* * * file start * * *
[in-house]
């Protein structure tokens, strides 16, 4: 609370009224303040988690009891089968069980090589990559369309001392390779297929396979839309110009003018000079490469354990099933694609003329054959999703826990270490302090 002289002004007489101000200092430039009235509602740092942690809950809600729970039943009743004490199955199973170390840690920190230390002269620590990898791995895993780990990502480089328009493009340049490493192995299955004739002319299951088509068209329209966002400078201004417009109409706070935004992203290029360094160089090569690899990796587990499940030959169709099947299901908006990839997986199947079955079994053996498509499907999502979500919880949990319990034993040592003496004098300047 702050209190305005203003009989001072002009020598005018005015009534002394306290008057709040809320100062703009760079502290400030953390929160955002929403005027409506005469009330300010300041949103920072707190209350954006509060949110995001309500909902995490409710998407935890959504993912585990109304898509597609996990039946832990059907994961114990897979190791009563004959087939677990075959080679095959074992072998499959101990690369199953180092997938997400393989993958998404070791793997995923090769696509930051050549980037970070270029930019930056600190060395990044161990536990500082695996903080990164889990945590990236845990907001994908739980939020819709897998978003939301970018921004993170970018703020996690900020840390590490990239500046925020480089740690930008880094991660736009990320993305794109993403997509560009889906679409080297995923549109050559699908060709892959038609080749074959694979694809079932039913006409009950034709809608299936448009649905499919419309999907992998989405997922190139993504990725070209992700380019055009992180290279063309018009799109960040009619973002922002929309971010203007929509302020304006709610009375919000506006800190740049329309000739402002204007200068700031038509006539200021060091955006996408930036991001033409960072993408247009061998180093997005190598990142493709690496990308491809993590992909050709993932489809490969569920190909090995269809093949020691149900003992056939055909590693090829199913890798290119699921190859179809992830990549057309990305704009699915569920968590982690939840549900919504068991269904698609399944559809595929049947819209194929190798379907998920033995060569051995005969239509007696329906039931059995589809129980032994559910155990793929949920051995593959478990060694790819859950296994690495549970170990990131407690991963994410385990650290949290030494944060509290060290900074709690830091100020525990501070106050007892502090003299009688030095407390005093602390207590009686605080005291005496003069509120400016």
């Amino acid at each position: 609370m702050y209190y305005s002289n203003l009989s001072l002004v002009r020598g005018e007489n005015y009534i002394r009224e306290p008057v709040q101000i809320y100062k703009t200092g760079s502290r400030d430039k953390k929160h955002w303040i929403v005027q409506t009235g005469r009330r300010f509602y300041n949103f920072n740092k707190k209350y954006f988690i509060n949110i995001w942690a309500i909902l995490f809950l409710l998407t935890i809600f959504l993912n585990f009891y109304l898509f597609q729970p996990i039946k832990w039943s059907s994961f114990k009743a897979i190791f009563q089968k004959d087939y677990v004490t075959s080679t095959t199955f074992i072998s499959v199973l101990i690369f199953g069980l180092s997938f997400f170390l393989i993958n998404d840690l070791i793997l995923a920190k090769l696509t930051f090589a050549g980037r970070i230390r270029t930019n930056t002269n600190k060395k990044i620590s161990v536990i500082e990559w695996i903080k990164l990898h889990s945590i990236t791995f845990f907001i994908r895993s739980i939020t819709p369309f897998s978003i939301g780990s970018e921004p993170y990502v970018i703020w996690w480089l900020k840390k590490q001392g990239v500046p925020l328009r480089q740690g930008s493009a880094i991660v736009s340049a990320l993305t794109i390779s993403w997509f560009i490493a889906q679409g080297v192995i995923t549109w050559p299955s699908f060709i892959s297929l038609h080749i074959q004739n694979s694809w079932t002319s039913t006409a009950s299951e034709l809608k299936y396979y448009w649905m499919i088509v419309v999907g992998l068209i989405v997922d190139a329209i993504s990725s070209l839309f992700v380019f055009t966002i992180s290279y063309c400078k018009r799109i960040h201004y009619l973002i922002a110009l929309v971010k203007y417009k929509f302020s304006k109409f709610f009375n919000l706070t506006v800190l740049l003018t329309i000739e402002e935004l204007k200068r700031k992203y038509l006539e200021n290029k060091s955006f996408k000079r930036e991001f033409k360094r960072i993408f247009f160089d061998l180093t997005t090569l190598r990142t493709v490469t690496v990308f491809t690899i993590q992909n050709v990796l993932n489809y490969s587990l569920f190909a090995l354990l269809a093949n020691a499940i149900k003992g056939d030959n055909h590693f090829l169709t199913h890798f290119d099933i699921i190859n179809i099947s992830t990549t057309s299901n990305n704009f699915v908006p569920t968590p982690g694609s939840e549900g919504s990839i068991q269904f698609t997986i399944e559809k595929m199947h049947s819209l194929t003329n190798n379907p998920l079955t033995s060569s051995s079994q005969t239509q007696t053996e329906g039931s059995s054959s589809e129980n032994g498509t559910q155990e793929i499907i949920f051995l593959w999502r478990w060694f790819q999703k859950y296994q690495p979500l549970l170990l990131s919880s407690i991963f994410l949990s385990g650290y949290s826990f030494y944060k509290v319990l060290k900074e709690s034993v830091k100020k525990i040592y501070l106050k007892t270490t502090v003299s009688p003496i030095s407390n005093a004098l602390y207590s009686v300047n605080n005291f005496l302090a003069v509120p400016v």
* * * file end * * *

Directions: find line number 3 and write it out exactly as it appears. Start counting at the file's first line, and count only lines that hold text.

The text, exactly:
């Amino acid at each position: 609370m702050y209190y305005s002289n203003l009989s001072l002004v002009r020598g005018e007489n005015y009534i002394r009224e306290p008057v709040q101000i809320y100062k703009t200092g760079s502290r400030d430039k953390k929160h955002w303040i929403v005027q409506t009235g005469r009330r300010f509602y300041n949103f920072n740092k707190k209350y954006f988690i509060n949110i995001w942690a309500i909902l995490f809950l409710l998407t935890i809600f959504l993912n585990f009891y109304l898509f597609q729970p996990i039946k832990w039943s059907s994961f114990k009743a897979i190791f009563q089968k004959d087939y677990v004490t075959s080679t095959t199955f074992i072998s499959v199973l101990i690369f199953g069980l180092s997938f997400f170390l393989i993958n998404d840690l070791i793997l995923a920190k090769l696509t930051f090589a050549g980037r970070i230390r270029t930019n930056t002269n600190k060395k990044i620590s161990v536990i500082e990559w695996i903080k990164l990898h889990s945590i990236t791995f845990f907001i994908r895993s739980i939020t819709p369309f897998s978003i939301g780990s970018e921004p993170y990502v970018i703020w996690w480089l900020k840390k590490q001392g990239v500046p925020l328009r480089q740690g930008s493009a880094i991660v736009s340049a990320l993305t794109i390779s993403w997509f560009i490493a889906q679409g080297v192995i995923t549109w050559p299955s699908f060709i892959s297929l038609h080749i074959q004739n694979s694809w079932t002319s039913t006409a009950s299951e034709l809608k299936y396979y448009w649905m499919i088509v419309v999907g992998l068209i989405v997922d190139a329209i993504s990725s070209l839309f992700v380019f055009t966002i992180s290279y063309c400078k018009r799109i960040h201004y009619l973002i922002a110009l929309v971010k203007y417009k929509f302020s304006k109409f709610f009375n919000l706070t506006v800190l740049l003018t329309i000739e402002e935004l204007k200068r700031k992203y038509l006539e200021n290029k060091s955006f996408k000079r930036e991001f033409k360094r960072i993408f247009f160089d061998l180093t997005t090569l190598r990142t493709v490469t690496v990308f491809t690899i993590q992909n050709v990796l993932n489809y490969s587990l569920f190909a090995l354990l269809a093949n020691a499940i149900k003992g056939d030959n055909h590693f090829l169709t199913h890798f290119d099933i699921i190859n179809i099947s992830t990549t057309s299901n990305n704009f699915v908006p569920t968590p982690g694609s939840e549900g919504s990839i068991q269904f698609t997986i399944e559809k595929m199947h049947s819209l194929t003329n190798n379907p998920l079955t033995s060569s051995s079994q005969t239509q007696t053996e329906g039931s059995s054959s589809e129980n032994g498509t559910q155990e793929i499907i949920f051995l593959w999502r478990w060694f790819q999703k859950y296994q690495p979500l549970l170990l990131s919880s407690i991963f994410l949990s385990g650290y949290s826990f030494y944060k509290v319990l060290k900074e709690s034993v830091k100020k525990i040592y501070l106050k007892t270490t502090v003299s009688p003496i030095s407390n005093a004098l602390y207590s009686v300047n605080n005291f005496l302090a003069v509120p400016v």